Revolutionary Writers: Beaumarchais and Da Ponte

D'après Jean-Marc Nattier, Portrait de Pierre-Augustin Caron de Beaumarchais (BMCF)

D’après Jean-Marc Nattier, Portrait de Pierre-Augustin Caron de Beaumarchais (BMCF)

From the playbill for The Marriage of Figaro

by Kelley Rourke, WNO Dramaturg


“Because you are a great lord, you believe that you are a great genius! You took the trouble to be born, no more. You remain an ordinary enough man!”

The social architecture of the 18th century put many obstacles in the path of an ambitious young man like Pierre Augustin Caron (1732–1799); at the same time, it served as the scaffolding for his climb. The playwright who gave us Figaro, the ultimate jack-of-all-trades, lived a life bursting with adventures and accomplishments, as did the Italian poet who would adapt his Le Mariage de Figaro into one of our most beloved operas.

The son of a watchmaker, the man who would later adopt the title Beaumarchais applied himself to his father’s trade and at 21 invented a new system that made smaller, more accurate timepieces possible. After a public spat over intellectual property rights, in which none other than the royal clockmaker attempted to claim the invention for his own, the young man was not only vindicated, he became a minor celebrity. He advanced another rung after creating a watch mounted on a ring for Madame de Pompadour. A brief marriage in 1755 led him to adopt a new title (de Beaumarchais) and a new coat of arms.

After an assortment of ultimately unfruitful ventures, Beaumarchais turned his attention to playwriting. Eugénie, an early effort, appeared at the Comédie-Française in 1767 and was followed by others, but today we chiefly remember Beaumarchais for his three “Figaro” plays—Le Barbier de Séville (1775), Le Mariage de Figaro (1781), and La Mère coupable (1792). The plays were a source of irritation to Louis XVI, not only for Figaro’s explicit denunciations of the undeserving nobility but also for the criticism implicit in the less-than-noble behavior Beaumarchais assigned to his aristocratic characters.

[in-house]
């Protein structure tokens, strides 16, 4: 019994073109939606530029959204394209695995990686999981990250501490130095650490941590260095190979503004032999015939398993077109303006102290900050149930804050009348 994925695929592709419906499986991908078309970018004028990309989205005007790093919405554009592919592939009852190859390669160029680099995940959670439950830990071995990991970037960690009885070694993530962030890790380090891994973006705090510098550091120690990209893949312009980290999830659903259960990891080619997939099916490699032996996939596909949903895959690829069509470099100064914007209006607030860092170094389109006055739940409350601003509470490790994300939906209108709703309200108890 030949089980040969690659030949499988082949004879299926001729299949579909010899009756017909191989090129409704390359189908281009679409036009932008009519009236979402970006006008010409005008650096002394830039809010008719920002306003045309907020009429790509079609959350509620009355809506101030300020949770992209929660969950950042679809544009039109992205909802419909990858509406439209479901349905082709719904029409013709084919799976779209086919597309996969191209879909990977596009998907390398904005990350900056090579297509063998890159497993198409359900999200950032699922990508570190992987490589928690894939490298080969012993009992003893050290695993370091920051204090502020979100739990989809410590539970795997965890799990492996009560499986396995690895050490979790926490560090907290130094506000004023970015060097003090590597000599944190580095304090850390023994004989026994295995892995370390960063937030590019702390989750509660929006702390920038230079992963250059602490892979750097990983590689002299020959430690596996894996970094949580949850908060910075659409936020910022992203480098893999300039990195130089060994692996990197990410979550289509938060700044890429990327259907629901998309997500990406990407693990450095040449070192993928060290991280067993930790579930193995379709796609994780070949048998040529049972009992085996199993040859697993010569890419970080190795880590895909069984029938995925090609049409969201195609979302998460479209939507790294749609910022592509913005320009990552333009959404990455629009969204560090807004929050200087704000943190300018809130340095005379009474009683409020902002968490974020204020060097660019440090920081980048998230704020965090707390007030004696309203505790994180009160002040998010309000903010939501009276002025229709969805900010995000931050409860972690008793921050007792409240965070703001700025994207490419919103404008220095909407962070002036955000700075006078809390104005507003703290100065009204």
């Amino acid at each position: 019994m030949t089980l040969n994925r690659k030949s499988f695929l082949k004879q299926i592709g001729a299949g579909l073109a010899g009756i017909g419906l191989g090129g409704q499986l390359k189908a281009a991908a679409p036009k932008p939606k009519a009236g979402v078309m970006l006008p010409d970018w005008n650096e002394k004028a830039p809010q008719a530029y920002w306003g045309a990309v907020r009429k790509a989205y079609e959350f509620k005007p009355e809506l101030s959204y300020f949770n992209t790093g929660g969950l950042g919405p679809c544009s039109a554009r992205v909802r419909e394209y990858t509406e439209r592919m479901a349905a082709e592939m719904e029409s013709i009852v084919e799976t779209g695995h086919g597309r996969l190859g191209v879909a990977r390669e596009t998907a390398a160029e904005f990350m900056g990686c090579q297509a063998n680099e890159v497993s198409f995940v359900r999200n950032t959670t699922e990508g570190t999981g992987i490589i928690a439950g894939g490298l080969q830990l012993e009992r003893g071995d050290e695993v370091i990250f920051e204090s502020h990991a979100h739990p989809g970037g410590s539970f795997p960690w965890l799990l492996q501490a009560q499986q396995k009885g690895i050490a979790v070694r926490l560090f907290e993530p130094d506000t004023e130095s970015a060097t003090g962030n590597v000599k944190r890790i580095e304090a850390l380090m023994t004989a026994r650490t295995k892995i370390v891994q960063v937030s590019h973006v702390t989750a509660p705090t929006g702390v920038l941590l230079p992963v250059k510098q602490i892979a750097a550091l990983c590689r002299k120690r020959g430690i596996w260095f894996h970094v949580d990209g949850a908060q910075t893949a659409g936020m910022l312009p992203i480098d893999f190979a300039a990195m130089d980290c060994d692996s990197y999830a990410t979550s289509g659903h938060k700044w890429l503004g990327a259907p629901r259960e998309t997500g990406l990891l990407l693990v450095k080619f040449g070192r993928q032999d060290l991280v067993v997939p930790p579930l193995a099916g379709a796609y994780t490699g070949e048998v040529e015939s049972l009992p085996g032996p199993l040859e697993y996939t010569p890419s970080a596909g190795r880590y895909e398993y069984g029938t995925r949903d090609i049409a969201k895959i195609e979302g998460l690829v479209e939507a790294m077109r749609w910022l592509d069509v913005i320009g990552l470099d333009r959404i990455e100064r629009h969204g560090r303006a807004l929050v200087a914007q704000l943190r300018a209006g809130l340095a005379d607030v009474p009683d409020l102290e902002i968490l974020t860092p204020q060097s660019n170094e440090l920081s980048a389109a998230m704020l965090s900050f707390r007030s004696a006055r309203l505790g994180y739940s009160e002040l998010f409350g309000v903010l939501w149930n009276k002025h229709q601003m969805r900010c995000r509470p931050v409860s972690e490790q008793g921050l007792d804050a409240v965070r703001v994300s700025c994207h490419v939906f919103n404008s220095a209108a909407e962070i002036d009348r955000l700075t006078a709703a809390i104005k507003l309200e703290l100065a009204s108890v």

At the same time as Beaumarchais was finding his footing in France, the man christened Lorenzo Da Ponte (1749-1838) was making his own way in the world. Born Emanuele Conegliano, his conversion to Roman Catholicism bought him a new name, a ticket out of the Jewish ghetto, and an education at the Ceneda seminary.

The young Da Ponte was ordained a priest in 1773 and moved to Venice the same year. His vows did not prevent him from enjoying the pleasures to be offered in the city, and he was eventually exiled for his licentious behavior. He crisscrossed the continent—teaching, translating and writing—finally arriving in Vienna in 1781. There, with the help of the composer Antonio Salieri, Da Ponte obtained the post of librettist to the Italian Theatre, where he worked with with Salieri, Martín y Soler, and Mozart. The Marriage of Figaro was the first of three collaborations for Da Ponte and Mozart, who would do some of their finest work with each other. (Figaro was followed by Don Giovanni in 1787 and Così fan tutte in 1790.)

Both Beaumarchais and Da Ponte eventually found themselves involved with the bold democratic experiment gathering shape across the Atlantic. In 1775, Beaumarchais organized a commercial enterprise, Roderigue Hortalez and Company, that sent supplies to the American rebels; his assistance was largely responsible for the defeat of the British forces in Saratoga in 1777. His pride over this accomplishment would have to suffice as compensation, as he never recouped his financial investment.

Just after the turn of the century, the newly independent states made an attractive destination for Da Ponte, who fled accumulating debts and to create a new life for himself. He initially supported himself by working as a grocer and general merchant, but his interest in Italian literature never waned; he dealt in Italian books on the side, and later served as Professor of Italian at Columbia College. Da Ponte’s little-patronized Italian bookshop was often ignored in favor of the confectionary next door; in his Memoirs, the poet writes, “…I am thinking of placing a placard in my window with the words: ‘Italian sweets and pastry for sale.’ Then if that jest chance to bring some one or other to my shop, I will show him a Petrarch or some other of our poets, and hold that ours are the sweetest of sweets for such as have teeth to chew them.”